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Jewish Families from Bolekhiv (Bolechów), Ukraine

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  • Abraham Jaeger (1902 - 1980)
  • Leib Turkel (1822 - 1907)
  • Elias Ehrman (1863 - 1930)
    Birth: circa 1863 Bolekhiv, Ivano-Frankivs'ka oblast, Ukraine Death: May 6, 1930 (67) Vienna, Vienna, Austria Immediate Family: Son of Jakob Ehrman and Chana (Stern?) Ehrman Husband of Josefine Popp...
  • Julius Aberbach (1848 - 1893)
  • Adolf Aberbach (1878 - 1959)
    Adolf [Aron] Aberbach was born in 1878 in Bolechow [Ukraine]. His wife, Anna Aberbach was born in 1883 in Chorostkow [Ukraine]. They were living in Vienna at the time of the Anschluss. Their sons, Juli...

This project seeks to collect all of the Jewish families from the town of Bolekhiv (Bolechów), Ukraine. Please join and add your profiles to the project.

Bolekhiv (Ukrainian: Болехів; Polish: Bolechów; Yiddish: באלעכאב) is a city in Ivano-Frankivsk Oblast (province) of Ukraine. It is designated as a city's municipality of regional importance. As the other numerous cities of the Western Ukraine Bolekhiv once was the home to a big Jewish community, population of which declined drastically during and after the World War II. See Bolekhiv on Wikipedia.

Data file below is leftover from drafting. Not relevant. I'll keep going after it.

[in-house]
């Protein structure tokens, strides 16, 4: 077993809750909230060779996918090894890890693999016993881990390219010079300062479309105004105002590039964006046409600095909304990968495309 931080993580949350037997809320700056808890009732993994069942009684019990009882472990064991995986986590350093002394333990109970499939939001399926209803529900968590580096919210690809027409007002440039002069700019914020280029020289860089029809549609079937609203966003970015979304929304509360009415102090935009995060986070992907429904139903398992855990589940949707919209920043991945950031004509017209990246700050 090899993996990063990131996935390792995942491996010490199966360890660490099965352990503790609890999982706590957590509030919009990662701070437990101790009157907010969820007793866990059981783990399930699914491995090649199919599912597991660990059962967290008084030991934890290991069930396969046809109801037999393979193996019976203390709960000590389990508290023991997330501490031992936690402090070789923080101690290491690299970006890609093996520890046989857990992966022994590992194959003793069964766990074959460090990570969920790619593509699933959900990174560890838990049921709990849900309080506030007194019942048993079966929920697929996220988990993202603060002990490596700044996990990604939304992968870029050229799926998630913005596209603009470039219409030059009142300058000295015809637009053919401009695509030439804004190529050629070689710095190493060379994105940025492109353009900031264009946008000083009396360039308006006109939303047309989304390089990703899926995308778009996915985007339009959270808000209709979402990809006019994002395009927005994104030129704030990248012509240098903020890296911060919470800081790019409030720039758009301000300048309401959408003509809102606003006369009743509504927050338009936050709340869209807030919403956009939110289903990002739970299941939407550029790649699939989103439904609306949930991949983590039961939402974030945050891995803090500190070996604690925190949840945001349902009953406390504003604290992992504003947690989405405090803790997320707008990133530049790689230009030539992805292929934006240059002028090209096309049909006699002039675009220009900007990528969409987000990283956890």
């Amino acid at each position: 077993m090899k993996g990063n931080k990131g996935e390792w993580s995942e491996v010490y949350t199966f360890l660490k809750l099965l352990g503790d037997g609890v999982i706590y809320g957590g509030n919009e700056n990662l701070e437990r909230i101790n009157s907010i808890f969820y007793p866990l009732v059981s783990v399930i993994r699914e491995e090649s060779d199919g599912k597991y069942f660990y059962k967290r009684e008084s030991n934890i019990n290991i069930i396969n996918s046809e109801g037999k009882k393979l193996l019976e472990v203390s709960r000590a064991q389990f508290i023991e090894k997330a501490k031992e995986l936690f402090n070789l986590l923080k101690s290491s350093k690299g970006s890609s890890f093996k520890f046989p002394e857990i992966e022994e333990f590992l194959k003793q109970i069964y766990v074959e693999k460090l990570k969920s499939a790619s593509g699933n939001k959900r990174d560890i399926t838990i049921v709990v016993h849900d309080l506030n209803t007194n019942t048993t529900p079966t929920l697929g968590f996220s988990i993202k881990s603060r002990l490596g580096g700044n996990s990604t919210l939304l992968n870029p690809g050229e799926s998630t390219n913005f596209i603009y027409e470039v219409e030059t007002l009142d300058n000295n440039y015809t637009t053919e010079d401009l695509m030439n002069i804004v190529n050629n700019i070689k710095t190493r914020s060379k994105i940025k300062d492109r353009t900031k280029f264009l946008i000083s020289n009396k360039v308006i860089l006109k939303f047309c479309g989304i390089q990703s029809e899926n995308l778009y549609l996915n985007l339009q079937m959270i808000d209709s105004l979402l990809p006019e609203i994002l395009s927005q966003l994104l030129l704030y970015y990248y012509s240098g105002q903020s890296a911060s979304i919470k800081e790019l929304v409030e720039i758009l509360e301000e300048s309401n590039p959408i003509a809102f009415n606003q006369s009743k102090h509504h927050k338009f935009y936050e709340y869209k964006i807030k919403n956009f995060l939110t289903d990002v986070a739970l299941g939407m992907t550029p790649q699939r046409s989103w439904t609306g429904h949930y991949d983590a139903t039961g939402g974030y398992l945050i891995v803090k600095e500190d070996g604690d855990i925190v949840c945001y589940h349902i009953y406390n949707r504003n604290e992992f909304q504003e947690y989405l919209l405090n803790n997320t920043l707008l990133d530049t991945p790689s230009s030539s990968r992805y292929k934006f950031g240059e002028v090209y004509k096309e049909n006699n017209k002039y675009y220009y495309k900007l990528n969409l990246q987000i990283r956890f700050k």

On 28 October 1941, the Germans rounded up 800 of the richer Jews, doctors, and others from their homes, including the Rabbis, and marched them to Dom Katolitzi, a public building in the north of the town, were they were tortured for two days without food and finally taken to a nearby forest and murdered by shooting in what the Germans euphemistically called an Aktion. During these two days, the people were forced to stand in a pyramid, with the Rabbis naked on top, singing German praise songs. They were then thrown to the ground several times. One woman had her face smashed with a chair, another had his head severed so badly, that his son (Dr. David Lands) did not recognise his body, taken along with them to the killing site. Several people died of suffocation in the building, when forced to bow down.

A year later, on 3–5 September 1942, the Jews got a warning message from the Judenrat of Drohobych that a murderous attack was ensuing. Several local Ukrainian residents decided to begin the massacre before the Germans arrived. Mostly children were caught in houses and thrown out a window. A woman who was in the middle of giving birth was dragged out to the town square, forced to stand during birth, the newly born child was stamped to death, amongst laughing local residents. Many children were killed by kicks. The German Gestapo policemen bragged that they had killed 600 children, and one Ukrainian civilian said that he alone had killed 97 children. (Following the war, a son of this man, living in the US, and serving as a priest read about these atrocities and dedicated the rest of his life helping commemorate the Jewish community of Bolekhiv). A total of 600–700 children and 800–900 adults were killed that day. Two thousand others were gathered and sent to Bełżec extermination camp. While marching to the train station they were forced to sing, mostly the song "Belz mein shtetele Belz".

At 1943, various murders and atrocities continued. At one stage, when there were still 900 Jews left, working at a local "work camp", for a few days groups of 100 and 200 Jews were taken to the nearby forest and shot. Evidence was given by local residents that the shots were so close, that some of the people drowned out the sound with heavy machinery.